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Beverage v. Aging and Long-Term Service

United States District Court, D. New Mexico

September 27, 2018

PAULA BEVERAGE and DAVID ALMOND, Plaintiffs,
v.
AGING AND LONG-TERM SERVICE, REGINA SENTELL WILSON, GLORIA DETERMAN, MATT THOMPSON, TRACIE BUFFINGTON, ROSWELL POLICE DEPARTMENT, MIGUEL A. LOPEZ, SOCIAL SECURITY ADMINISTRATION, ANTONIO NUNEZ, JOY CENTER, DORY LNU, LUCY LNU, CHOICES FOR INDEPENDENT LIVING, INC., and IVA AMARO, Defendants.

          MEMORANDUM OPINION AND ORDER

         THIS MATTER comes before the Court on Defendant Social Security Administration's Motion to Dismiss Pursuant to Federal Rules of Civil Procedure 12(b)(1) & (b)(6), Doc. 9, filed August 30, 2018. For the reasons stated below, the Court will GRANT the Motion and REMAND the remaining claims to the Fifth Judicial District Court, Chaves County, New Mexico.

         Plaintiffs filed a complaint in the Fifth Judicial District Court, County of Chaves, New Mexico, on July 5, 2018, requesting a review of an administrative order issued by Defendant Aging and Long-Term Service. See Doc. 1-2. Defendant Social Security Administration (“SSA”) removed the case to this Court on August 20, 2018, pursuant to 28 U.S.C. § 1442(a)(1) which allows removal when a civil action is commenced against “[t]he United States or any agency thereof.” See Notice of Removal, Doc. 1.

         Defendant SSA filed a motion to dismiss the claims against SSA for lack of jurisdiction because Plaintiffs: (i) have not established a waiver of sovereign immunity; (ii) have not exhausted administrative remedies before seeking judicial review of SSA's determinations; and (iii) have not exhausted administrative remedies for the alleged tort claims against SSA. Defendant SSA also asks the Court to dismiss the claims against Defendant Antonio Nunez, an employee of SSA, because a suit seeking Social Security benefits can be brought only against the Commissioner of Social Security and not against one of its employees. Notice of Removal at 6 (citing 42 U.S.C. § 405(g)).

         Plaintiffs did not file a response opposing Defendant SSA's motion to dismiss their claims against SSA and its employee Defendant Antonio Nunez. Instead, Plaintiffs filed a Request for Remand/Objection to Removal in which they state “Plaintiffs are not suing the Social Security Administration.” Doc. 18 at 2, filed September 13, 2018.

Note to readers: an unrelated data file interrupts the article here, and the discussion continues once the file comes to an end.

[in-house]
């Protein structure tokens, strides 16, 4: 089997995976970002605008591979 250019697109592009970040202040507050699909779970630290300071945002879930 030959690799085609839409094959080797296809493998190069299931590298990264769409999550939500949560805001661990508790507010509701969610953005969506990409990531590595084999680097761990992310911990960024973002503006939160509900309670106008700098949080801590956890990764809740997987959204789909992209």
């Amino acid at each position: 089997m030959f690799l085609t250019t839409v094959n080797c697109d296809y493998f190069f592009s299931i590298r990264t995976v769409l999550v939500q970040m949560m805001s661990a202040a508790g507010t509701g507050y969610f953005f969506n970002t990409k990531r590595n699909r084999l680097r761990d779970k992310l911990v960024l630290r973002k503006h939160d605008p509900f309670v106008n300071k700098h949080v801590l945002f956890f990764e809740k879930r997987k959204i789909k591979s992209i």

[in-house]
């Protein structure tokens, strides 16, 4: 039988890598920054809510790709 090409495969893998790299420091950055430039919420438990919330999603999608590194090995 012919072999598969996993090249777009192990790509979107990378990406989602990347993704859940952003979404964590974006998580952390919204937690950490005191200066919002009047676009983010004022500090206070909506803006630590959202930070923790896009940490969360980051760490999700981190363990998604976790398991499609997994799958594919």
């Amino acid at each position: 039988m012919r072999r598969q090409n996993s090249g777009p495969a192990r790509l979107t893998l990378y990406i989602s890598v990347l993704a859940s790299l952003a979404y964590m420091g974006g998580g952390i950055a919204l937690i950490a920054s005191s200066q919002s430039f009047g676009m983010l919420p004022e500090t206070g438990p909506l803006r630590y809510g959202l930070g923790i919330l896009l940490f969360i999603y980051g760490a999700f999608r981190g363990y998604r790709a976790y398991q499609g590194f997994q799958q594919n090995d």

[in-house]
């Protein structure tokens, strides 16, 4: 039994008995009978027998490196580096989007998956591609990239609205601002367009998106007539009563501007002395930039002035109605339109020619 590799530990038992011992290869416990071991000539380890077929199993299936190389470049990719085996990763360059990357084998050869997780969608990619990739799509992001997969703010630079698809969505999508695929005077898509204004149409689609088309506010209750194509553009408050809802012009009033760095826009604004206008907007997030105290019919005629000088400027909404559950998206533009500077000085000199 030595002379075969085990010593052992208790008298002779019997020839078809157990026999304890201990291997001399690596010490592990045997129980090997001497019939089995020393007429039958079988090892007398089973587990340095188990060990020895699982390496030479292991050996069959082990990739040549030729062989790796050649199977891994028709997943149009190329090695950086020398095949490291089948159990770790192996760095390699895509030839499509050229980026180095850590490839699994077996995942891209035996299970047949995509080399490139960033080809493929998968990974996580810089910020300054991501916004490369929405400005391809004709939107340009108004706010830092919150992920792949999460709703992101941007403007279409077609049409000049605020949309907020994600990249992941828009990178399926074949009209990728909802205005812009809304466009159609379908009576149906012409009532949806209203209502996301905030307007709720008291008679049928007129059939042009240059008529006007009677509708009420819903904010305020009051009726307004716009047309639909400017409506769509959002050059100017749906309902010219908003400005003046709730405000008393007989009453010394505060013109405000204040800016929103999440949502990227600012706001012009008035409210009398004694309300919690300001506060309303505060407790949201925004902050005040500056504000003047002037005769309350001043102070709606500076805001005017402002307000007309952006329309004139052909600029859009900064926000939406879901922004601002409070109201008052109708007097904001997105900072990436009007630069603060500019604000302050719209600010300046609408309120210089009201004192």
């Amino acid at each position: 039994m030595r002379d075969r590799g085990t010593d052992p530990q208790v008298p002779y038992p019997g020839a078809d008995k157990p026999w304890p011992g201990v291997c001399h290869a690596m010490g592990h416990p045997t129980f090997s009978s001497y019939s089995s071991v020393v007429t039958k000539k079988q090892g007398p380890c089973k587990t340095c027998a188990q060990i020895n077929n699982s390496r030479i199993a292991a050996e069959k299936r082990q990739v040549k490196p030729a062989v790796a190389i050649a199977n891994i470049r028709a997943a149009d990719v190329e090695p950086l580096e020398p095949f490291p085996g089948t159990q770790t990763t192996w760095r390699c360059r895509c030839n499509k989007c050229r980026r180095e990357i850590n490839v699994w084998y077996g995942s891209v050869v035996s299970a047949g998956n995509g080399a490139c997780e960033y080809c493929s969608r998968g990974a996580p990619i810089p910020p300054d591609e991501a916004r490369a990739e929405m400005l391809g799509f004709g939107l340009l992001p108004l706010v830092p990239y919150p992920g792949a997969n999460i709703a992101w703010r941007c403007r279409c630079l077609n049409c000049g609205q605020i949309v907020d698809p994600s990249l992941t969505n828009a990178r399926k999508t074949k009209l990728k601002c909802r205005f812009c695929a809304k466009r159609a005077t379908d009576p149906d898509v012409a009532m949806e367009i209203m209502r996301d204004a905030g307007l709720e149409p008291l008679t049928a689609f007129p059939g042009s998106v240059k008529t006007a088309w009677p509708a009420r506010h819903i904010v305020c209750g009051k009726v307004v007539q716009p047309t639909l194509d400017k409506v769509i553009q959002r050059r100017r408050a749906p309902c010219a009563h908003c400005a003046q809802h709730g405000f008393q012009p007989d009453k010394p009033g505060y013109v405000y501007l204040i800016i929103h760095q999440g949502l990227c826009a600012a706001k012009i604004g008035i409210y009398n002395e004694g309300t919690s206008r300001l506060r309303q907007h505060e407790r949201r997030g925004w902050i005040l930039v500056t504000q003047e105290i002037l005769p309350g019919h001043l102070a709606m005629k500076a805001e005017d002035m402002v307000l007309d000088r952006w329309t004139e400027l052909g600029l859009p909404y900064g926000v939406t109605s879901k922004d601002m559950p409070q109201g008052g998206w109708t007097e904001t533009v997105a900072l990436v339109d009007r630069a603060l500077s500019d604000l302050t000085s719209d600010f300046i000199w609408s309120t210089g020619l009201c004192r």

Having considered the arguments and law cited in Defendant SSA's motion to dismiss the claims against SSA and its employee Defendant Antonio Nunez, Plaintiffs' failure to oppose the motion to dismiss, and Plaintiffs' statement that they “are not suing the Social Security Administration, ” the Court will grant Defendant SSA's motion to dismiss the claims against SSA and its employee Defendant Antonio Nunez.

         The only ground for removal in the Notice of Removal was that the action was against an agency of the United States. Having dismissed all claims against that agency, the Court has reviewed the Complaint to determine whether the Court has jurisdiction over the claims against the remaining Defendants. See Evitt v. Durland, 243 F.3d 388 *2 (10th Cir. 2000) (“even if the parties do not raise the question themselves, it is our duty to address the apparent lack of jurisdiction sua sponte”) (quoting Tuck v. United Servs. Auto. Ass'n, 859 F.2d 842, 843 (10th Cir.1988).

         The Complaint indicates that Plaintiffs and Defendants are citizens of New Mexico. See Complaint at 13-14. Consequently, there is no properly alleged diversity jurisdiction. Nor is there any properly alleged federal question jurisdiction because there are no allegations that this action arises under the Constitution, laws, or treaties of the United States. While the Complaint makes three references to “unconstitutional actions” and “unconstitutional process, ” such conclusory statements fail to state a claim arising under the Constitution, laws, or treaties of the United States. See Hall v. Bellmon, 935 F.2d 1106, 1110 (10th Cir. 1991) (“conclusory allegations without supporting factual averments are insufficient to state a claim on which relief can be based . . . [and] in analyzing the sufficiency of the plaintiff's complaint, the court need accept as true only the plaintiff's well-pleaded factual contentions, not his conclusory allegations”); Nasious v. Two Unknown B.I.C.E. Agents, at Arapahoe County Justice Center, 492 F.3d 1158, 1163 (10th Cir. 2007) (“[T]o state a claim in federal court, a complaint must explain what each defendant did to him or her; when the defendant did it; how the defendant's action harmed him or her; and, what specific legal right the plaintiff believes the defendant violated.”). Consequently, there is no subject matter jurisdiction over the remaining claims. The Court will, therefore, remand this case. See 28 U.S.C. § 1447(c) (“If at any time before final judgment it appears that the district court lacks subject matter jurisdiction, the case shall be remanded”).

         IT IS ORDERED that Defendant Social Security Administration's Motion to Dismiss Pursuant to Federal Rules of Civil Procedure 12(b)(1) & (b)(6), Doc. 9, filed August 30, 2018, is

         GRANTED.

         IT IS ALSO ORDERED that this case is REMANDED to the Fifth Judicial District ...


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